Funding allocated for transport improvements, skills training and music festival

Plans to increase the number of electric buses in West Yorkshire have been approved by West Yorkshire Combined Authority.

The vehicles would be part of the West Yorkshire Zero Emission bus programme and replace older, more polluting diesel vehicles.

New electric charging facilities in the region’s bus depots and charging points on bus routes are also planned as part of the scheme. 

The programme would be delivered in three phases with the first introducing 111 electric buses in Bradford, Leeds and Wakefield.

A second phase would introduce electric buses to Calderdale and Kirklees, and the third intends to introduce a further 126 zero-emission buses across West Yorkshire, with the infrastructure to support them. 

The programme aims to modernise services, increase the number of people using buses in West Yorkshire and potentially increase the number of green jobs in the region. 

At its meeting in Leeds, the Combined Authority agreed to begin work on the final business case for the West Yorkshire Zero Emission bus programme, and allocated £50m towards the scheme – subject to final approval. 

The Combined Authority has also agreed to support Kirklees Year of Music 2023 with £850,000 of funding.

It includes a year-long programme of online and in-person events, as well as a three-year programme of community projects. The festival is forecast to give a £6.5m boost to the economy in the region.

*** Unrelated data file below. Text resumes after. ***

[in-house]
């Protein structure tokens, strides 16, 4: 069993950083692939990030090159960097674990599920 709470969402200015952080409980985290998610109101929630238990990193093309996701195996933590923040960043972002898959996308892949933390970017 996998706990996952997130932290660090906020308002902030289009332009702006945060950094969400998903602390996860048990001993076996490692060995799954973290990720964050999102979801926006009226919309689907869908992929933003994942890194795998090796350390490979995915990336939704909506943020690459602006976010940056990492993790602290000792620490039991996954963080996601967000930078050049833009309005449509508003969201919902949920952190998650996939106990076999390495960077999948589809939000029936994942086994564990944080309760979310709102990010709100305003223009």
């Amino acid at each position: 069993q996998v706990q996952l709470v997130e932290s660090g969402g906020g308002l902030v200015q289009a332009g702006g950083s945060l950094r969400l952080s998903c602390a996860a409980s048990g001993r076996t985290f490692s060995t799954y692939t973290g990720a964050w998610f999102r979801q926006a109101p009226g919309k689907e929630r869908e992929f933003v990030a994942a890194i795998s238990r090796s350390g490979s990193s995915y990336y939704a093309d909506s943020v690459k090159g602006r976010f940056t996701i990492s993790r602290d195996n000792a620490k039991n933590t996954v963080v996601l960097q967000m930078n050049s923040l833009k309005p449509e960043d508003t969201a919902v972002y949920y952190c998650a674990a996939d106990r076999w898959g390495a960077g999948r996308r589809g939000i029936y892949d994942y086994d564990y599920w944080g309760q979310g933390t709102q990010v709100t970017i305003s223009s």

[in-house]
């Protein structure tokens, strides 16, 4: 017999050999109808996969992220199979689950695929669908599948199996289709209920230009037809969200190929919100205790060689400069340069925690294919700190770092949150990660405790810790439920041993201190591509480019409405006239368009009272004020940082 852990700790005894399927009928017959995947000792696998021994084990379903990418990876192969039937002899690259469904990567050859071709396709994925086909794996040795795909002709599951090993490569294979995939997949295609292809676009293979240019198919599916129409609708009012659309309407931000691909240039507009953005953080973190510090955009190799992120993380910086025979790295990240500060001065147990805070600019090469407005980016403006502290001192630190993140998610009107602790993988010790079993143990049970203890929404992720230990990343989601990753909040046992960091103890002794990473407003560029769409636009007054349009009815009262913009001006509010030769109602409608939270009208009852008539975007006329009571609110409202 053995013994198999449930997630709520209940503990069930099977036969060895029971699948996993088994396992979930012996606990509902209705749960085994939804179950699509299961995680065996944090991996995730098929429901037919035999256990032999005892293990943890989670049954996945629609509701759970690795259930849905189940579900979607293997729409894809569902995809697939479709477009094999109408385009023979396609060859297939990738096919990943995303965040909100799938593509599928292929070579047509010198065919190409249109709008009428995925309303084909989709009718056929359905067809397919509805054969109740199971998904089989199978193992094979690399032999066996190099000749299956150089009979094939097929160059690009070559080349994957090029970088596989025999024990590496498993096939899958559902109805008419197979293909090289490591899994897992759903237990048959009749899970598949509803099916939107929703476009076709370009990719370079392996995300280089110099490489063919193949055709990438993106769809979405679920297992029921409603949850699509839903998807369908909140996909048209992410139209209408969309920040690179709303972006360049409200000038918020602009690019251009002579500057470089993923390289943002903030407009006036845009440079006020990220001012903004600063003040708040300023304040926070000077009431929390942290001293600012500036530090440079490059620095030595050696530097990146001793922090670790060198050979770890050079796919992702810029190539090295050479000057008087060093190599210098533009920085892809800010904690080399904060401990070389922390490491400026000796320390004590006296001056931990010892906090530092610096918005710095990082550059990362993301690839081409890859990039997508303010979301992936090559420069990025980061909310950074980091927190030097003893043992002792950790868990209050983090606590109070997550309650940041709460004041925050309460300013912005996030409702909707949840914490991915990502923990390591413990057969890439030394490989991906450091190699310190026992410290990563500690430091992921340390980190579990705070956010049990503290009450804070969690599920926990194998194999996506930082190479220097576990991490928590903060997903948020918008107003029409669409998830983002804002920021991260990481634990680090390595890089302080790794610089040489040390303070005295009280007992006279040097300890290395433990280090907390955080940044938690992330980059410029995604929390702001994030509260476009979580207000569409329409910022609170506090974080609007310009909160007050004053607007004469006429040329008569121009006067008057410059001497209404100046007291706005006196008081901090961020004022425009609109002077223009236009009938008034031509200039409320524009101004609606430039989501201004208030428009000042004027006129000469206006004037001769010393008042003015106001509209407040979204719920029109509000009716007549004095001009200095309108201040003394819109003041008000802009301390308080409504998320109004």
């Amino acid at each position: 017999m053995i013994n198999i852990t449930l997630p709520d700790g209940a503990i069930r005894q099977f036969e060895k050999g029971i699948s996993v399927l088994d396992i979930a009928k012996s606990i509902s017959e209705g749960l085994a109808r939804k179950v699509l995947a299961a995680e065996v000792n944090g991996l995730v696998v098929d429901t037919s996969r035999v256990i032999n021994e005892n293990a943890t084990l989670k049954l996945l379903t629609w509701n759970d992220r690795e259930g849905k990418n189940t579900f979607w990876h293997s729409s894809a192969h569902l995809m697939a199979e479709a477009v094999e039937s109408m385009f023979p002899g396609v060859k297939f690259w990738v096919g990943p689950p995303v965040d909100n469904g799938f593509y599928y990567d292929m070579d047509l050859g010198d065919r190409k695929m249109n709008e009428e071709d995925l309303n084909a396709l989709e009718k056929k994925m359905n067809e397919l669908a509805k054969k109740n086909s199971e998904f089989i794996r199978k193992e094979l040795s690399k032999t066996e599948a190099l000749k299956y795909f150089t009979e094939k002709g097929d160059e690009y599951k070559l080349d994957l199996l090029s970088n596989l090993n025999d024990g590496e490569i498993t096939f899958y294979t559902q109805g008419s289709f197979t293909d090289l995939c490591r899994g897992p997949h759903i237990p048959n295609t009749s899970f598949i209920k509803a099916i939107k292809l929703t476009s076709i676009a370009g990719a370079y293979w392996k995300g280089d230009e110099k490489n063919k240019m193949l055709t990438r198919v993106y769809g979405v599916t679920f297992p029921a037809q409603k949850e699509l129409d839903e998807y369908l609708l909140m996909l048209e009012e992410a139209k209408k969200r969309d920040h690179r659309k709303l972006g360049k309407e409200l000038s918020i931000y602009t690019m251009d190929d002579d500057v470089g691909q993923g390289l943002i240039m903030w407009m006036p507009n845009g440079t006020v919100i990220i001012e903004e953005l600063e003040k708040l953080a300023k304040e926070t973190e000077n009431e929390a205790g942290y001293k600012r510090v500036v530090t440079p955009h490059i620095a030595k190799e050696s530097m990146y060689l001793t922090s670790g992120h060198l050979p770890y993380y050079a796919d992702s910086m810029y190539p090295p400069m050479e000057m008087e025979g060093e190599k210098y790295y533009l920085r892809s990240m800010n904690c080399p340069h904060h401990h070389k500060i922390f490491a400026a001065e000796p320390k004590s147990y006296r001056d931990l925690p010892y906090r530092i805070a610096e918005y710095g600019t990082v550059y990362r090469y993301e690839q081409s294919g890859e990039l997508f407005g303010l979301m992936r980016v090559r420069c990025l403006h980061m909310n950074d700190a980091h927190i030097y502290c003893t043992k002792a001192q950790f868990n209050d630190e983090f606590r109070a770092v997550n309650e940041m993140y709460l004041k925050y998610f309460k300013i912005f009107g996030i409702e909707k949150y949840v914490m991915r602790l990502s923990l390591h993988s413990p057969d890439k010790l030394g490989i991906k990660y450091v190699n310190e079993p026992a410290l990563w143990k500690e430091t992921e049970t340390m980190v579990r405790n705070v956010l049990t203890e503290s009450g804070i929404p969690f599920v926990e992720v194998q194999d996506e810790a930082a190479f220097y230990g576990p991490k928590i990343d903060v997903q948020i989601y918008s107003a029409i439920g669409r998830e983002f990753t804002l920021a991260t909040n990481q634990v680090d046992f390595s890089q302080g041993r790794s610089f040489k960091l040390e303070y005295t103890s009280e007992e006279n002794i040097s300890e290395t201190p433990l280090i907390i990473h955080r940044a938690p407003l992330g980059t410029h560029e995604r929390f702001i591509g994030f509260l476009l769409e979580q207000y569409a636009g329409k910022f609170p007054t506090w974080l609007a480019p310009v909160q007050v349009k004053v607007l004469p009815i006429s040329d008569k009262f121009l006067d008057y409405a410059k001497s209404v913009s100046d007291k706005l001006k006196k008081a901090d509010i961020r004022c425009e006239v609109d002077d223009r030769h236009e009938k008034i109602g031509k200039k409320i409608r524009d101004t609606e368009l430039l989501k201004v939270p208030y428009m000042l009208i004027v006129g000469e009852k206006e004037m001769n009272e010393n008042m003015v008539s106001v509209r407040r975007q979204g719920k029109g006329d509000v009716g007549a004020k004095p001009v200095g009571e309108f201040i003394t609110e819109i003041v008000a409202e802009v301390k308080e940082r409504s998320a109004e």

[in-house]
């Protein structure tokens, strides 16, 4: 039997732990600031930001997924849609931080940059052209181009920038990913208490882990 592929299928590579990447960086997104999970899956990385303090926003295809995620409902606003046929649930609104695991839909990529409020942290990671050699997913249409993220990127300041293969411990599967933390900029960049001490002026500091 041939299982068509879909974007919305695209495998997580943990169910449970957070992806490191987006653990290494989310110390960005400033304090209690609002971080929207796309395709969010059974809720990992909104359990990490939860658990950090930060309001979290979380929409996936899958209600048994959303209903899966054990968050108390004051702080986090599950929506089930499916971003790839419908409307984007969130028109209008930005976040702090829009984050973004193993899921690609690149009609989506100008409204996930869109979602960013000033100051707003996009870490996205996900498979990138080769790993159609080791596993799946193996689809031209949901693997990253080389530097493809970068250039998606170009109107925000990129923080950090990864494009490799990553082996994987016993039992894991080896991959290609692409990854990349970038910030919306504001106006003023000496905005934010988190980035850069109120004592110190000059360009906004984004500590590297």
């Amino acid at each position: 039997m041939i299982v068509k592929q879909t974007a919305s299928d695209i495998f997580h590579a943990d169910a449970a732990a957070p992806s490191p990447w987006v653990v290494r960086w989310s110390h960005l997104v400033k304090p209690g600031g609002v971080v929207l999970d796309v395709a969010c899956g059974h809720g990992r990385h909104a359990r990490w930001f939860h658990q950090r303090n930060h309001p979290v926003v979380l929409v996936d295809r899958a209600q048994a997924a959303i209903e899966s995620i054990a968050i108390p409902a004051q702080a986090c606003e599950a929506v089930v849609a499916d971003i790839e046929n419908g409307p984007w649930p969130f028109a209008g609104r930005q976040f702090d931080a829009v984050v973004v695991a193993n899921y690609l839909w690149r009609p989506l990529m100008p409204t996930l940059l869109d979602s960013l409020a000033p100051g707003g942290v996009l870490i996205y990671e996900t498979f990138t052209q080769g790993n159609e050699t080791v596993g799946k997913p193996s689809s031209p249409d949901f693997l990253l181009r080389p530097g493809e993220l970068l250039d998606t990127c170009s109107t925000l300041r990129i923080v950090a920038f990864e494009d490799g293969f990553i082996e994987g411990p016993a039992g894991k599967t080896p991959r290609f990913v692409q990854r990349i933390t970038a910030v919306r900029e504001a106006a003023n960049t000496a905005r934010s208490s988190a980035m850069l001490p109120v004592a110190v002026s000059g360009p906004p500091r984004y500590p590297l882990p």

Meanwhile, £6.5m of funding for a training scheme which will help more adults learn higher-level skills for better jobs has also been approved by the Combined Authority.

The scheme is the latest phase of the Skills Connect programme and will benefit 4,500 people in West Yorkshire up to March 2025.  

This new Level three training – equivalent to A Level – has been designed after consultation with businesses in the region.

Finally, a project to improve a major road which connects Huddersfield and Bradford has also progressed, after the outline business case was approved at the Combined Authority meeting. 

The A641 runs through Brighouse and the planned improvements will benefit walkers, cyclists, and motorists.

Tracy Brabin

The outline business case sets out key proposals and objectives for the project. The Combined Authority agreed to release more than £8m for the scheme, enabling the development of detailed designs. 

The work to improve this route through Brighouse is being delivered in partnership with Calderdale Council.

Tracy Brabin, Mayor of West Yorkshire said: “This agreement on the plans for more zero-emission buses in our region is a hugely positive step in our vital work to reduce carbon emissions and reach our target of net-zero by 2038.

“We’re working with bus operators through our Enhanced Partnership to increase bus usage and improve all aspects of services and the travel experience.

“We’re also pleased to be working with Calderdale Council on the scheme to improve the A641 between Bradford and Huddersfield which will make it easier to walk, cycle and use public transport.

“It’s more important than ever that we continue to modernise and improve our region’s transport networks to respond to the climate emergency and  achieve our inclusive growth ambitions by connecting more people with job, training and education opportunities.”

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